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One Mom's Experience Welcoming Her Rainbow Baby

siblings holding each other

A rainbow baby is the name given for a baby born after experiencing the loss of a baby. But not everyone likes that name and I can understand why. Not all parents get to have their rainbow – some may lose their rainbow and some may not necessarily see a healthy baby after a loss as a rainbow because rainbows come after a storm. They may not see the beautiful life they lost as a storm and I completely see their point.

Here in my home, we have a rainbow baby and we love our rainbow. My daughter Margo, a.k.a. Maggie Moo or Eggie, was conceived after a miscarriage – the first one I ever had and hopefully the last.

Our beautiful angel baby was around the six or seven week mark. Our angel was wanted, prayed for, and loved (not a surprise that a miscarriage is any less heartbreaking). We previously had two healthy and beautiful boys so we maybe naively assumed that this baby we tried for would come into this world with ease. We did this twice before without trying so nothing could go wrong this time.

Having a rainbow baby pregnancy or a pregnancy after loss was like nothing I could have ever imagined or understood until it happened to me. My heart goes out to every single parent who has been through this, going through this, or may in the future. The fear of using the toilet takes over your life, every stomach cramp and new pain leaves you wondering what if it happens again. You get scared to buy anything or tell anyone, or even talk about your baby and its future. Everything feels uncertain and uncomfortable; it's like walking on thin ice.

It can be a very lonely and isolating experience and at times you may seem ungrateful for your rainbow, but it’s not that at all. You are so grateful and you are so terrified it may be taken away from you again.

My rainbow pregnancy with Margo was classified as high-risk due to my high blood pressure, previous preeclampsia, and the fact that in this pregnancy I had low levels of pregnancy‐associated plasma protein A (PAPP‐A).

Once Margo arrived via C-section on September 26, 2023, I just assumed my anxiety would leave. My rainbow baby was here – she was healthy and she was safe – but I was so wrong. I was so grateful that she made it earthside but I was so sure it was too surreal. I was too lucky and something was bound to go wrong. I had it in my head that things were too perfect. I was losing sleep because I wouldn’t take my eyes off her. I was then kept in the hospital as I had postpartum preeclampsia.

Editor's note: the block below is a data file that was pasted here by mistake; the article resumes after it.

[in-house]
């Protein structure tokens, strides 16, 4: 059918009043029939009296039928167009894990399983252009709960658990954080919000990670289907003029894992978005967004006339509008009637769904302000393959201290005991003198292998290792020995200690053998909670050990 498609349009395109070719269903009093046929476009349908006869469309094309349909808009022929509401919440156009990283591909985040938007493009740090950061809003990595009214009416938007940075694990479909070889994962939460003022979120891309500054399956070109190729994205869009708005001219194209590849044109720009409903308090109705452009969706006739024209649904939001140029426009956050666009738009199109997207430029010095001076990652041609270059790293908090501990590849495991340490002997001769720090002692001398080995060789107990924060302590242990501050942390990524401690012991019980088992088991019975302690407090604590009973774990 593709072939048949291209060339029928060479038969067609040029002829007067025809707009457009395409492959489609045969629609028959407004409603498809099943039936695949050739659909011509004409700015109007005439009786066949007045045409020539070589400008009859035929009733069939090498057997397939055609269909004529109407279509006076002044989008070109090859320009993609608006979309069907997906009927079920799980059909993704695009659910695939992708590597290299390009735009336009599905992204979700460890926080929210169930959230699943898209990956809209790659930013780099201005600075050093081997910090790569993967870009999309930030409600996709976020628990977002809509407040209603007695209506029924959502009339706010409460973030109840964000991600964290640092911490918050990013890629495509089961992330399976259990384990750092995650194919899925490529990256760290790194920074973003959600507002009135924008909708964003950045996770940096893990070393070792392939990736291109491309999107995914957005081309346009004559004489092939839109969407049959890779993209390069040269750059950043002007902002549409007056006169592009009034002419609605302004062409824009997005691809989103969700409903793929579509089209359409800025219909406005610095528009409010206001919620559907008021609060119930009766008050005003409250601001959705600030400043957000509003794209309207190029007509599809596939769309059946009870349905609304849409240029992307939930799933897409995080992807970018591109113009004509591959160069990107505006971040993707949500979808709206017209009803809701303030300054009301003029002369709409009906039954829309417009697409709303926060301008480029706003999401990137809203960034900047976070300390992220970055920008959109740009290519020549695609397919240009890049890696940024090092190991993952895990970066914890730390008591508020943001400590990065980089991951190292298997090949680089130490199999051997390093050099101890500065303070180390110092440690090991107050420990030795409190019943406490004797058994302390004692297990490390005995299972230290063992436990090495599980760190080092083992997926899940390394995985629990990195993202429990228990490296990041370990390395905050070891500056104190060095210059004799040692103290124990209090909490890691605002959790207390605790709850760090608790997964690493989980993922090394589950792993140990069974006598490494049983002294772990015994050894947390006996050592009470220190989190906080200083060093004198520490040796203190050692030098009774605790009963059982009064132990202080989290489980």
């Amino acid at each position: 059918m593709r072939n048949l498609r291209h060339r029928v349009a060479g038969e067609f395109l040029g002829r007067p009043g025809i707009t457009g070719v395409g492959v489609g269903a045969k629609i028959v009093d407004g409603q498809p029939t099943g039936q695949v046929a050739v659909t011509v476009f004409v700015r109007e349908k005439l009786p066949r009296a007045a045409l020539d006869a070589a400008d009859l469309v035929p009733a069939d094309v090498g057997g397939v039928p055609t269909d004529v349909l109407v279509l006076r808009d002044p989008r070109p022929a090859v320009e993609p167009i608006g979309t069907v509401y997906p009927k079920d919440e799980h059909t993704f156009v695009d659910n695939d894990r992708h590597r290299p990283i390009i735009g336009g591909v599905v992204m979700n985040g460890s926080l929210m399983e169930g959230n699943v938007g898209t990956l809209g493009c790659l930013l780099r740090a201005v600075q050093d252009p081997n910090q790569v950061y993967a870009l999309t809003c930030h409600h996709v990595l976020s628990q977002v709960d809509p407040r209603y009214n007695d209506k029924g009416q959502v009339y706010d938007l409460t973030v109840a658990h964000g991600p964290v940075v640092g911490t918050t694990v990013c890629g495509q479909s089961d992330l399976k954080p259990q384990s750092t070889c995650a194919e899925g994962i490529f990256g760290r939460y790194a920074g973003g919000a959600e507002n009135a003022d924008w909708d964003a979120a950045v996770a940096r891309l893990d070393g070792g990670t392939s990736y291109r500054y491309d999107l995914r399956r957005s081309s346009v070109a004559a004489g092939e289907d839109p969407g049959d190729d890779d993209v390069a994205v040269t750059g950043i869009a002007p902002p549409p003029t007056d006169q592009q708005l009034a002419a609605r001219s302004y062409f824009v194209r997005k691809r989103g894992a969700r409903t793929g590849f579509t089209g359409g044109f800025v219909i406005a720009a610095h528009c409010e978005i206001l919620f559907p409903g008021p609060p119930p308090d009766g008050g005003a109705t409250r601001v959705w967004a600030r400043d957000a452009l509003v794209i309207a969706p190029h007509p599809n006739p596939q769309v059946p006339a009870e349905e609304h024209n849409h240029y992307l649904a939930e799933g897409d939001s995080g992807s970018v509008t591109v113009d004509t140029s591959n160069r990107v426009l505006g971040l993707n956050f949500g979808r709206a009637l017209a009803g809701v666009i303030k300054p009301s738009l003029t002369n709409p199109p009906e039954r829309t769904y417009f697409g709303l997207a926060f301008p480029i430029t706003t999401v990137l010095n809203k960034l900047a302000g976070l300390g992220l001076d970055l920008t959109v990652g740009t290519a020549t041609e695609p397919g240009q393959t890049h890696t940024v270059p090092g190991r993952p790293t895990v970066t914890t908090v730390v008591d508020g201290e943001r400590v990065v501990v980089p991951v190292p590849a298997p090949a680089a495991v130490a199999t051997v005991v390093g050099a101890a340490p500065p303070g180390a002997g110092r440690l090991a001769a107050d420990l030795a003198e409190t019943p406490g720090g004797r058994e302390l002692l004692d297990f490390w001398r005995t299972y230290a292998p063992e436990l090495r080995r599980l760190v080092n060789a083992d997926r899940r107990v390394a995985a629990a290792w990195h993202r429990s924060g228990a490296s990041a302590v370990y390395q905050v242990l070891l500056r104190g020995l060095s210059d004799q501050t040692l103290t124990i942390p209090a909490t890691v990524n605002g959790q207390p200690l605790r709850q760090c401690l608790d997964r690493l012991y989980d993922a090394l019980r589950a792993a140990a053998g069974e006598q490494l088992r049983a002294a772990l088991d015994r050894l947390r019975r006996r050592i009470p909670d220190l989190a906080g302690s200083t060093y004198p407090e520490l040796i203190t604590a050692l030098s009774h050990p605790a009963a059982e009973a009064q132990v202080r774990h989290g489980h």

Then at 19 days old, Margo was ill and no one could figure out why. Eventually she was diagnosed with bronchitis and her doctors also discovered she had an atrial septal defect, or a small hole in her heart. Our life wasn’t colourful like rainbows are. It was in fact very dark and scary. It felt like one storm after another.

Once Margo recovered we were allowed home. I didn’t become any less anxious, just more anxious. I lost so much sleep because I watched her sleeping, I wouldn’t leave her side or leave her with anyone or let her nap unless it was near me. I was lucky to have a supportive family who I could freely talk to, but none of them had been through what I had.

What I did find extremely helpful is reaching out to people online who had been through the same. Talking to them about rainbow babies, pregnancy after loss, babies with bronchitis and just general heightened postpartum anxiety really helped. It made me feel less alone. All of these crazy thoughts in my head weren’t so crazy or wild and actually very normal if you had been through these things. Our heads can feel like a really wild and bizarre place until we share our thoughts and experiences with others. I really do believe a problem shared is a problem halved.

I don’t believe rainbow babies fix anything. And I don’t believe they cancel out a storm. Life is a storm. We are all sailing the storm on different boats and our journeys are different through this big storm, but rainbows are a reminder that storms can be beautiful, messy, and unpredictable – just like life.

Margo reminds us of all the beauty and reasons to be happy and that we wouldn’t be able to experience joy and highs if we didn’t experience sadness and lows. I can appreciate the good moments because I’ve been through the hard ones.

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